Sharjah’s Dana Gas to sell its Egyptian assets to IPR Wastani Petroleum

By Backend Office, Desk Reporter
Dana Gas
Representational Image

The Sharjah-based energy company, Dana Gas entered into a “binding agreement” with Egypt’s IPR Wastani Petroleum to sell its onshore Egyptian oil and gas assets.

Dana Gas said in a statement to the Abu Dhabi Securities Exchange that the $236 million deal with the Egyptian exploration and Production Company, part of the IPR Energy Group, also includes contingent payments.

Dana Gas expects the deal to be concluded early next year, which is subject to approval by the Egyptian Ministry of Petroleum and Mineral Resources. To minimize debt and for general corporate purposes, the company will use the proceeds of the sale, it said.

In the Kurdistan Region of Iraq (KRI), the selling of assets in Egypt is in line with the company’s objective of improving its balance sheet and concentrating on the growth of its assets.

The deal involves the selling of the 100 percent working interest of Dana Gas in the onshore concessions of El Manzala, West El Manzala, West El Qantara and North El Salhiya and associated development leases. The transaction involves a $153 million base cash valuation, including net asset-related working capital and contingent payments of up to $83 million, the company said.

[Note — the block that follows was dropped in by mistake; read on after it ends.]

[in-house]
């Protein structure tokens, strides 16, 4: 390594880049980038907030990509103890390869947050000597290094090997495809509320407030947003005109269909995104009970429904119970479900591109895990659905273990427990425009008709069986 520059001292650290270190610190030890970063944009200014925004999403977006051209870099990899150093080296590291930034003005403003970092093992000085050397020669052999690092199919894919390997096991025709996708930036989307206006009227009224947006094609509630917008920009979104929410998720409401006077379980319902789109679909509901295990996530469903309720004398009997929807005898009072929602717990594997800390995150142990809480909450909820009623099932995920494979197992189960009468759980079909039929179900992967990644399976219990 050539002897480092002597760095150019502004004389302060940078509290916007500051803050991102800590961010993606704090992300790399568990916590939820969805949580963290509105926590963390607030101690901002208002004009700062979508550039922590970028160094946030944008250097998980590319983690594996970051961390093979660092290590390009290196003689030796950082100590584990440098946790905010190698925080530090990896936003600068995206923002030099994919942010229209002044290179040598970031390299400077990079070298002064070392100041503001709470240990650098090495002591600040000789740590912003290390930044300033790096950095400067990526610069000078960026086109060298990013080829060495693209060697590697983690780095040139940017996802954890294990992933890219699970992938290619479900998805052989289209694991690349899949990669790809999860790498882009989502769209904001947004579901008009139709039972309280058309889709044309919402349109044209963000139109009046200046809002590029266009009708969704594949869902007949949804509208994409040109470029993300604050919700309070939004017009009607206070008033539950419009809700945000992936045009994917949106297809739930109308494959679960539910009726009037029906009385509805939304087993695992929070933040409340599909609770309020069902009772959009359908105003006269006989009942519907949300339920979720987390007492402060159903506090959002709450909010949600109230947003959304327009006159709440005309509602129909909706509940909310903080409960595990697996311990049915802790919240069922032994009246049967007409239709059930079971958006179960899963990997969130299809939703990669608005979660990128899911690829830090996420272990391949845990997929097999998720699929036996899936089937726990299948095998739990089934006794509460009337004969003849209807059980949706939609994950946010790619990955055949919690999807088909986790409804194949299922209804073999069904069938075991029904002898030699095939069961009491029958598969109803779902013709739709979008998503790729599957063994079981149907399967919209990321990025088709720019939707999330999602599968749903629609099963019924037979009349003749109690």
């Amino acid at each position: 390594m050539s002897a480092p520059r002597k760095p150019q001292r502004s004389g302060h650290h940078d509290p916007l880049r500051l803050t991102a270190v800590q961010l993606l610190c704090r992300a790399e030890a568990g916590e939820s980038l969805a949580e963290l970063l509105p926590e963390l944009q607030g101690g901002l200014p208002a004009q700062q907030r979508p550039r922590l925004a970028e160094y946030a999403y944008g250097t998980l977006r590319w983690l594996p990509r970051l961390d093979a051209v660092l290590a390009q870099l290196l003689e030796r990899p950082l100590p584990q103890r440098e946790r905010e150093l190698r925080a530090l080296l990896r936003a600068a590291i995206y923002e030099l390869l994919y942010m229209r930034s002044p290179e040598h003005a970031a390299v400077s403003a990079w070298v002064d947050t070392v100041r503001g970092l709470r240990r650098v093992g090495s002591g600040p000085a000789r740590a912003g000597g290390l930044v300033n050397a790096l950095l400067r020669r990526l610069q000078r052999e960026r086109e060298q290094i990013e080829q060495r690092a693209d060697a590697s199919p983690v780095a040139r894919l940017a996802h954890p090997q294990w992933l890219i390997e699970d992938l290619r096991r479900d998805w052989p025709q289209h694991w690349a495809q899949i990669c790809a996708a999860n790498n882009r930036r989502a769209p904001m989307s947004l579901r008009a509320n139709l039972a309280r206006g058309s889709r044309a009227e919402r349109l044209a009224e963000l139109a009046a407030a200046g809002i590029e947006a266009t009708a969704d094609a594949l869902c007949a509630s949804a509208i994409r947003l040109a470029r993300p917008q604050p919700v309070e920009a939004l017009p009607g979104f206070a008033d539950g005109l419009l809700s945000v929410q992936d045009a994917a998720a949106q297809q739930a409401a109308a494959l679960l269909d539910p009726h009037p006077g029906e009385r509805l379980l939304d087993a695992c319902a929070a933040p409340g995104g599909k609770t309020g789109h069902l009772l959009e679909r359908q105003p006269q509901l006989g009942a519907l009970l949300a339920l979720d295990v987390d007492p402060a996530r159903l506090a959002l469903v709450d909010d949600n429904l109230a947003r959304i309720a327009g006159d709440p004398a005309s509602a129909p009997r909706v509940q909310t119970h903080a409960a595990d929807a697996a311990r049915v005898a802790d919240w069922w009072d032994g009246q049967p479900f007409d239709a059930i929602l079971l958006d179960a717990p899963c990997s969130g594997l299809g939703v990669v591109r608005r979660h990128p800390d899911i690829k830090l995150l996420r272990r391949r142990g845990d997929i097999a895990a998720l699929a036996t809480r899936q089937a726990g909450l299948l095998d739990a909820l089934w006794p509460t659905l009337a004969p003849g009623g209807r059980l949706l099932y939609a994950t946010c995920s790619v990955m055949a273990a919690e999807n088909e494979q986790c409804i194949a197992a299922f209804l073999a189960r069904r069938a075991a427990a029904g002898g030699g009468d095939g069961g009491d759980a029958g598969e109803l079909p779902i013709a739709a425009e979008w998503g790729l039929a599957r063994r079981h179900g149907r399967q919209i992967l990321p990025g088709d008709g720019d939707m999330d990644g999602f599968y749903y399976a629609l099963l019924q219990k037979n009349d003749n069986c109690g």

Patrick Allman-Ward
Patrick Allman-Ward chief executive
Dana Gas

“Completion of the sale process will allow us to strengthen our balance sheet and focus our attention on the development of assets in the KRI, of which our current share of reserves are over 1 billion barrels of oil equivalent. The quality of our remaining assets in Egypt are excellent and we retain an interest in two exploration concessions. Over the last 12 years, Dana Gas has delivered on a tremendous track record in Egypt and increasing our production by 50 percent”.

Through its wholly-owned subsidiary, Dana Gas Egypt, Dana Gas will maintain its interests in its El Matariya (Block 3) and North El Arish (Block 6) onshore and offshore exploration concessions.

“Our activities and investments in Egypt’s gas sector have supplied additional gas for power generation displacing heavy fuel oil thereby contributing significantly to the Egyptian economy,” Mr. Allman-Ward said.

For some time, Dana Gas has been looking to sell its Egyptian properties, but negotiations were delayed due to travel and communications restrictions imposed by COVID-19, the effect of the pandemic on the world economy and the subsequent sharp drop in global oil and gas prices, the company said.

In the third quarter of this year, Dana Gas said it would take an impairment to represent the COVID-19 pandemic and “related negative economic consequences,” which is consistent with the behaviour announced by most foreign oil and gas companies this year.

In August, the company swung to a second-quarter net loss of $36m a net profit of $105m in the year-earlier period, due to impairment charges in the wake of lower oil prices.

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